• The European Data Protection Supervisor (EDPS) Wojciech Wiewiorówski published his “preliminary opinion on the European Commission’s (EC) Communication on “A European strategy for data” and the creation of a common space in the area of health, namely the European Health Data Space (EHDS).” The EDPS lauded the goal of the EHDS, “the prevention, detection and cure of diseases, as well as for evidence-based decisions in order to enhance effectiveness, accessibility and sustainability of the healthcare systems.” However, Wiewiorówski articulated his concerns that the EC needs to think through the applicability of the General Data Protection Regulation (GDPR), among other European Union (EU) laws before it can legally move forward. The EDPS stated:
    • The EDPS calls for the establishment of a thought-through legal basis for the processing operations under the EHDS in line with Article 6(1) GDPR and also recalls that such processing must comply with Article 9 GDPR for the processing of special categories of data.
    • Moreover, the EDPS highlights that due to the sensitivity of the data to be processed within the EHDS, the boundaries of what constitutes a lawful processing and a compatible further processing of the data must be crystal-clear for all the stakeholders involved. Therefore, the transparency and the public availability of the information relating to the processing on the EHDS will be key to enhance public trust in the EHDS.
    • The EDPS also calls on the Commission to clarify the roles and responsibilities of the parties involved and to clearly identify the precise categories of data to be made available to the EHDS. Additionally, he calls on the Member States to establish mechanisms to assess the validity and quality of the sources of the data.
    • The EDPS underlines the importance of vesting the EHDS with a comprehensive security infrastructure, including both organisational and state-of-the-art technical security measures to protect the data fed into the EHDS. In this context, he recalls that Data Protection Impact Assessments may be a very useful tool to determine the risks of the processing operations and the mitigation measures that should be adopted.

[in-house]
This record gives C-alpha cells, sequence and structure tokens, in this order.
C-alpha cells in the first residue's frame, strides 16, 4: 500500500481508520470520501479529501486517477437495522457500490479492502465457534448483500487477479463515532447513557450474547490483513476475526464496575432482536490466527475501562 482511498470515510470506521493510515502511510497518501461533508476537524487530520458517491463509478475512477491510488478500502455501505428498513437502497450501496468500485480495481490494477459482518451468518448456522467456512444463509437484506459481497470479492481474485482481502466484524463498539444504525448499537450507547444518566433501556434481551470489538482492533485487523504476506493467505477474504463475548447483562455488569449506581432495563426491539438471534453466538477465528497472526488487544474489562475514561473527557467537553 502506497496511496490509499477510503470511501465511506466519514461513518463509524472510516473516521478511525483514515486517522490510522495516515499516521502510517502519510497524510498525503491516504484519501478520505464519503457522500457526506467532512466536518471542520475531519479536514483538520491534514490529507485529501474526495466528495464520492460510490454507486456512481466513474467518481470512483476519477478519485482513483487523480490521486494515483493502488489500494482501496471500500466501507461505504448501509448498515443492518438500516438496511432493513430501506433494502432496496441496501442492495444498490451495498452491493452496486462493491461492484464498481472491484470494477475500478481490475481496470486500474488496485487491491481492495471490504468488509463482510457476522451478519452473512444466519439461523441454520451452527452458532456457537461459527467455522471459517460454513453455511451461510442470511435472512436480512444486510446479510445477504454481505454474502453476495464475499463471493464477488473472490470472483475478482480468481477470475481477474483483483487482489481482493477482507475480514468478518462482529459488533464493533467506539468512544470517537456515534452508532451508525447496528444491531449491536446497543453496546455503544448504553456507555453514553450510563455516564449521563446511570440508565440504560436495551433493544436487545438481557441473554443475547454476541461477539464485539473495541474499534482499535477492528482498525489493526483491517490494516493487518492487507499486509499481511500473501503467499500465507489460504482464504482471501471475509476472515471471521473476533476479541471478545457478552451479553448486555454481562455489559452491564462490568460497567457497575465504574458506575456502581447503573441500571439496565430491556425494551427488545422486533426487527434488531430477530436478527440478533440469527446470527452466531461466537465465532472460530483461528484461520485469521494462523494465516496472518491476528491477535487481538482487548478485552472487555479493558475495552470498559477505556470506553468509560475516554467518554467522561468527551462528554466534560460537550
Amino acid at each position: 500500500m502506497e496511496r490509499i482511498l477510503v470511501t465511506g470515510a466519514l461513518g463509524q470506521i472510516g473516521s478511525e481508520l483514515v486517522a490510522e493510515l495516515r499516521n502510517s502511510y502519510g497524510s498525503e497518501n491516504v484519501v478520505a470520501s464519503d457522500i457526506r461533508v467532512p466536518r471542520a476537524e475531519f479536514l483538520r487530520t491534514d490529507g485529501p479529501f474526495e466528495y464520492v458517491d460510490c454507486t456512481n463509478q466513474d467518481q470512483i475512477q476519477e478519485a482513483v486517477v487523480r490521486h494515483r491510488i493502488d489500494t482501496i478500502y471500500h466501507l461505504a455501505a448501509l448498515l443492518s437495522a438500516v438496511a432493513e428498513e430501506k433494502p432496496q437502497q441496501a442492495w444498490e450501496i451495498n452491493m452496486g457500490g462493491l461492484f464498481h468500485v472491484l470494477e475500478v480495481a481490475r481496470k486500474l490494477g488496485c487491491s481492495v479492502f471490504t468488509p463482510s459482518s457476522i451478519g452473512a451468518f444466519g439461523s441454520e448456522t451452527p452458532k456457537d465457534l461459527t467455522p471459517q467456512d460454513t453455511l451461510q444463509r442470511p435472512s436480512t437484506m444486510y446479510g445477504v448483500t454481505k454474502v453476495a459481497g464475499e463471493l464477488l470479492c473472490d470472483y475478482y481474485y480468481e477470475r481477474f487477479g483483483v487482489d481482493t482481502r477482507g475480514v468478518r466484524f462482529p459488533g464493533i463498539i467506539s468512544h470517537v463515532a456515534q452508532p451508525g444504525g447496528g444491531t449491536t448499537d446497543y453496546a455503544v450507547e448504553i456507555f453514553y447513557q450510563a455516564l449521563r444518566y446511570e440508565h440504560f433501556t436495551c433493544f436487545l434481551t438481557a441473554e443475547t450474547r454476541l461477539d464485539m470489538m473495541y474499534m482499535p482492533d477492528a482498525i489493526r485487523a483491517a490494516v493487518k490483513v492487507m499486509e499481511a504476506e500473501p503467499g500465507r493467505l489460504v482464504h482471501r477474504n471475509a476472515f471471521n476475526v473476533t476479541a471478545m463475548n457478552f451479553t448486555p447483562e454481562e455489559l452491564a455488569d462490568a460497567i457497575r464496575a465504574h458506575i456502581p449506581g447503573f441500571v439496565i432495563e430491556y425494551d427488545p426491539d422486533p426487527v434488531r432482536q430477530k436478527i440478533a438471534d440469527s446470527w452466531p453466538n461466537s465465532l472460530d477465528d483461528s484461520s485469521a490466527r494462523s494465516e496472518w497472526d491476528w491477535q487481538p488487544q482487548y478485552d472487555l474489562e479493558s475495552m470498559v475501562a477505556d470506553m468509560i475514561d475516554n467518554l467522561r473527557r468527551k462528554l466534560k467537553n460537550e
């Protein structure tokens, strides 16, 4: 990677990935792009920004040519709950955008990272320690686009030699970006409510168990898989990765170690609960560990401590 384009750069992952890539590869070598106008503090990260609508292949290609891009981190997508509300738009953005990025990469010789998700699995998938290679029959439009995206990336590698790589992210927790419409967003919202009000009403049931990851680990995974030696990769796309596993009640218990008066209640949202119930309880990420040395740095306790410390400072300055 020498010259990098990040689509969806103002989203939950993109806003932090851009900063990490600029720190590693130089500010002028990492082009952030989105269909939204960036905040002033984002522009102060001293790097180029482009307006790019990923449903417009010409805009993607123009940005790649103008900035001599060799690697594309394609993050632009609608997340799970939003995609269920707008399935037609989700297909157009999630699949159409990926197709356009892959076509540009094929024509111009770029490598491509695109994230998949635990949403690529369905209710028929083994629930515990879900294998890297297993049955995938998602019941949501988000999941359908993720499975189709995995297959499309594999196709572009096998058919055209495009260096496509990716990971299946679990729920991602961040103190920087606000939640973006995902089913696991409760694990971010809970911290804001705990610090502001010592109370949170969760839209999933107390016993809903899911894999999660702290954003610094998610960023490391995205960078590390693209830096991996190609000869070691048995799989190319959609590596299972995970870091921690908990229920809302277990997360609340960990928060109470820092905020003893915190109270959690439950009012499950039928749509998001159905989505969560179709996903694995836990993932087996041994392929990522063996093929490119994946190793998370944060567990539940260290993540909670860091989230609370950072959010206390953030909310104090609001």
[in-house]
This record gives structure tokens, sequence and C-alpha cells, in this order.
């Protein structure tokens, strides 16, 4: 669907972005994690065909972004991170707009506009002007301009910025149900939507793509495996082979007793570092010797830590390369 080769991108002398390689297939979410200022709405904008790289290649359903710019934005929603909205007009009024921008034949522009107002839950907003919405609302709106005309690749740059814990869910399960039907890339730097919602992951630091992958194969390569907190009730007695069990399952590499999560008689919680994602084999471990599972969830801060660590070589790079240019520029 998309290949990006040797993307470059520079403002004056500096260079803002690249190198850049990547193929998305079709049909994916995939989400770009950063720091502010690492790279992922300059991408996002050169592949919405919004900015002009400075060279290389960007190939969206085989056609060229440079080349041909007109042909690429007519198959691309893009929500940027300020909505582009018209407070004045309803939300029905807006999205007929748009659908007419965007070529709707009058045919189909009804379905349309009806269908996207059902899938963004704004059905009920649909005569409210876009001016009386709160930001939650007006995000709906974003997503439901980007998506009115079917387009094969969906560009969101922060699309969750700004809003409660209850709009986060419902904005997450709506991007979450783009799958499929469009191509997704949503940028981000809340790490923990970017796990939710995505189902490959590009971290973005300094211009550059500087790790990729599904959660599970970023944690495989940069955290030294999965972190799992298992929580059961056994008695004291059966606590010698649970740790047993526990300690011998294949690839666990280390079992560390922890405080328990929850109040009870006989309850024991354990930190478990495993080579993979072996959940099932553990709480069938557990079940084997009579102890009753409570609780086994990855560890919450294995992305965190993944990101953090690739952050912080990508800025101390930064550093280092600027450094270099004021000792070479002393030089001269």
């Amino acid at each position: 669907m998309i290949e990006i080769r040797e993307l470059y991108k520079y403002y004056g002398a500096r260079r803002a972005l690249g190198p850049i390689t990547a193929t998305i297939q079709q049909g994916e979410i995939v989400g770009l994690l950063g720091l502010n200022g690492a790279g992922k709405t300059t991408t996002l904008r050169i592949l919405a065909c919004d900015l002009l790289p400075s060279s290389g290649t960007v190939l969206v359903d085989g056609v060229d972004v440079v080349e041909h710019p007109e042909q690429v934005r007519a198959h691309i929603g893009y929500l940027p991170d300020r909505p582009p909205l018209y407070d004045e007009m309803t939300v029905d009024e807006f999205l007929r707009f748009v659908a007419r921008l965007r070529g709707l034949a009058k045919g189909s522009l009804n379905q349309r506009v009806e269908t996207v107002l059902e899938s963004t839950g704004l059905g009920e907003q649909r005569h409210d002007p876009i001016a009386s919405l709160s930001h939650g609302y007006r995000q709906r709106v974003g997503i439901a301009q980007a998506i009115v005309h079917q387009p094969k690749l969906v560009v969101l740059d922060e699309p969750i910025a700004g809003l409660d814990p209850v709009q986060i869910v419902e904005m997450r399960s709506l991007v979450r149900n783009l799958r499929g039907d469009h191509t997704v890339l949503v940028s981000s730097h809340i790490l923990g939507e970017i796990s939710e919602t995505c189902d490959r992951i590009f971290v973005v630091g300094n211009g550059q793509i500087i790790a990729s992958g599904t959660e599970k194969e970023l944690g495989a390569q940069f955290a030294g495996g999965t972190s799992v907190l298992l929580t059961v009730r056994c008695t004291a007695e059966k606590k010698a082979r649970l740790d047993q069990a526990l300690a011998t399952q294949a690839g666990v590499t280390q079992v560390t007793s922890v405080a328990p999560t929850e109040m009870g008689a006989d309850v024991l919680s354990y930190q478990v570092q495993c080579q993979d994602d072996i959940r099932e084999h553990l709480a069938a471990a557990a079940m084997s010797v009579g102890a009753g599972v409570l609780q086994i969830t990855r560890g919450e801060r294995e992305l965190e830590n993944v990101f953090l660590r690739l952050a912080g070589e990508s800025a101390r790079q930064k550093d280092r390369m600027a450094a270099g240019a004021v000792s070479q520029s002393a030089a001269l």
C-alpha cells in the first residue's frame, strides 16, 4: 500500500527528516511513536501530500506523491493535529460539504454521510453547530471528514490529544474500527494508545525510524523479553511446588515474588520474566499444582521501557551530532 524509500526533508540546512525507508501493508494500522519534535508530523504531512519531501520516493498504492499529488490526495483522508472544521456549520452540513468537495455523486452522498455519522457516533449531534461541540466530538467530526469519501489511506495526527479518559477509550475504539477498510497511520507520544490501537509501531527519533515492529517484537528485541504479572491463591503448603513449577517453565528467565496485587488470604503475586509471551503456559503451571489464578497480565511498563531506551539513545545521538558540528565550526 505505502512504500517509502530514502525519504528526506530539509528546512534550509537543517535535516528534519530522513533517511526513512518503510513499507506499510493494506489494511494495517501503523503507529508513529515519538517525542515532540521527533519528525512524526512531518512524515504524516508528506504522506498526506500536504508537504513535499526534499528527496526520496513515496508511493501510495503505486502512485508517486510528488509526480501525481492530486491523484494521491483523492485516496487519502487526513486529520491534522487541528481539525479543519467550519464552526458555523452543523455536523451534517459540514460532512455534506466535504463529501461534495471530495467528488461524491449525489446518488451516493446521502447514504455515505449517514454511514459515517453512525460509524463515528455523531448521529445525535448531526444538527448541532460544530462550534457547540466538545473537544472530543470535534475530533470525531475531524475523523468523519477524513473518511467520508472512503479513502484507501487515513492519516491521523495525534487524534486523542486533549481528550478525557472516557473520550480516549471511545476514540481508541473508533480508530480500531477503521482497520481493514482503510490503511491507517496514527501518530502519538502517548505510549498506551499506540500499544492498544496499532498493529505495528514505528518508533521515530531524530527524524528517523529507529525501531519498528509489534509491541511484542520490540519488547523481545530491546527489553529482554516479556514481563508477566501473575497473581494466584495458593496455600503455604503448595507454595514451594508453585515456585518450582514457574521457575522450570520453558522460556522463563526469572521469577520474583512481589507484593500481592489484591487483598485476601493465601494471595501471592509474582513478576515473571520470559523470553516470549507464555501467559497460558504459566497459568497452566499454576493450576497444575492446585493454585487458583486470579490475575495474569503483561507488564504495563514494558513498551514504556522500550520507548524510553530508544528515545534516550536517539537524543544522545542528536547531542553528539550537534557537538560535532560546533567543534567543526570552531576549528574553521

• The EDPS recommends paying special attention to the ethical use of data within the EHDS framework, for which he suggests taking into account existing ethics committees and their role in the context of national legislation.
    • The EDPS is convinced that the success of the EHDS will depend on the establishment of a strong data governance mechanism that provides for sufficient assurances of a lawful, responsible, ethical management anchored in EU values, including respect for fundamental rights. The governance mechanism should regulate, at least, the entities that will be allowed to make data available to the EHDS, the EHDS users, the Member States’ national contact points/ permit authorities, and the role of DPAs within this context.
    • The EDPS is interested in policy initiatives to achieve ‘digital sovereignty’ and has a preference for data being processed by entities sharing European values, including privacy and data protection. Moreover, the EDPS calls on the Commission to ensure that the stakeholders taking part in the EHDS, and in particular, the controllers, do not transfer personal data unless data subjects whose personal data are transferred to a third country are afforded a level of protection essentially equivalent to that guaranteed within the European Union.
    • The EDPS calls on Member States to guarantee the effective implementation of the right to data portability specifically in the EHDS, together with the development of the necessary technical requirements. In this regard, he considers that a gap analysis might be required regarding the need to integrate the GDPR safeguards with other regulatory safeguards, provided e.g. by competition law or ethical guidelines.
  • The Office of Management and Budget (OMB) extended a guidance memorandum directing agencies to consolidate data centers after Congress pushed back the sunset date for the program. OMB extended OMB Memorandum M-19-19, Update to Data Center Optimization Initiative (DCOI) through 30 September 2022, which applies “to the 24 Federal agencies covered by the Chief Financial Officers (CFO) Act of 1990, which includes the Department of Defense.” The DCOI was codified in the “Federal Information Technology Acquisition Reform” (FITARA) (P.L. 113-291) and extended in 2018 until October 1, 2020. And this sunset was pushed back another two years in the FY 2020 National Defense Authorization Act (NDAA) (P.L. 116-92).
    • In March 2020, the Government Accountability Office (GAO) issued another of its periodic assessments of the DCOI, started in 2012 by the Obama Administration to shrink the federal government’s footprint of data centers, increase efficiency and security, save money, and reduce energy usage.